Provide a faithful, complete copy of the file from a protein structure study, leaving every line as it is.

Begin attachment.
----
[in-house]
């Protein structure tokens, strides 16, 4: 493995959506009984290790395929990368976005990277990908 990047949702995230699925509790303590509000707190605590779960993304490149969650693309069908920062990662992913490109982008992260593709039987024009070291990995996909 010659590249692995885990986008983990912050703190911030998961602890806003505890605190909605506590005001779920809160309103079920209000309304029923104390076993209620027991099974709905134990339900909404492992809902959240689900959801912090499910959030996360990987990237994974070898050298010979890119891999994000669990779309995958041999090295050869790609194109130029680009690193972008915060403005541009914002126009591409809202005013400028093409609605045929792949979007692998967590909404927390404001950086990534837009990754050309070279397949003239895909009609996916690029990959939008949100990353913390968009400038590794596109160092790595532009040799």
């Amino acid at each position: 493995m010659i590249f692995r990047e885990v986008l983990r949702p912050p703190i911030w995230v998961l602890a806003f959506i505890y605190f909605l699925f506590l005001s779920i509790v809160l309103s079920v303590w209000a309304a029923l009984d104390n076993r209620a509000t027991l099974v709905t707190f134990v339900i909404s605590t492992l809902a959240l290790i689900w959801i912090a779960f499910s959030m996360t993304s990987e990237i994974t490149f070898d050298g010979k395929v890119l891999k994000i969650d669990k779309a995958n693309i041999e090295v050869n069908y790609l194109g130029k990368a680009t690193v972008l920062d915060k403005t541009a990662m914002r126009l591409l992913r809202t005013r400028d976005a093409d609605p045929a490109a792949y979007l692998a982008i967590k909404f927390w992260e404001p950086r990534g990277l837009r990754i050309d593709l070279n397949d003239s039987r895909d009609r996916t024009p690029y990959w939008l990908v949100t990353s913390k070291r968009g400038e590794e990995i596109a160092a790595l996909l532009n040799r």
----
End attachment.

[in-house]
């Protein structure tokens, strides 16, 4: 493995959506009984290790395929990368976005990277990908 990047949702995230699925509790303590509000707190605590779960993304490149969650693309069908920062990662992913490109982008992260593709039987024009070291990995996909 010659590249692995885990986008983990912050703190911030998961602890806003505890605190909605506590005001779920809160309103079920209000309304029923104390076993209620027991099974709905134990339900909404492992809902959240689900959801912090499910959030996360990987990237994974070898050298010979890119891999994000669990779309995958041999090295050869790609194109130029680009690193972008915060403005541009914002126009591409809202005013400028093409609605045929792949979007692998967590909404927390404001950086990534837009990754050309070279397949003239895909009609996916690029990959939008949100990353913390968009400038590794596109160092790595532009040799």
């Amino acid at each position: 493995m010659i590249f692995r990047e885990v986008l983990r949702p912050p703190i911030w995230v998961l602890a806003f959506i505890y605190f909605l699925f506590l005001s779920i509790v809160l309103s079920v303590w209000a309304a029923l009984d104390n076993r209620a509000t027991l099974v709905t707190f134990v339900i909404s605590t492992l809902a959240l290790i689900w959801i912090a779960f499910s959030m996360t993304s990987e990237i994974t490149f070898d050298g010979k395929v890119l891999k994000i969650d669990k779309a995958n693309i041999e090295v050869n069908y790609l194109g130029k990368a680009t690193v972008l920062d915060k403005t541009a990662m914002r126009l591409l992913r809202t005013r400028d976005a093409d609605p045929a490109a792949y979007l692998a982008i967590k909404f927390w992260e404001p950086r990534g990277l837009r990754i050309d593709l070279n397949d003239s039987r895909d009609r996916t024009p690029y990959w939008l990908v949100t990353s913390k070291r968009g400038e590794e990995i596109a160092a790595l996909l532009n040799r």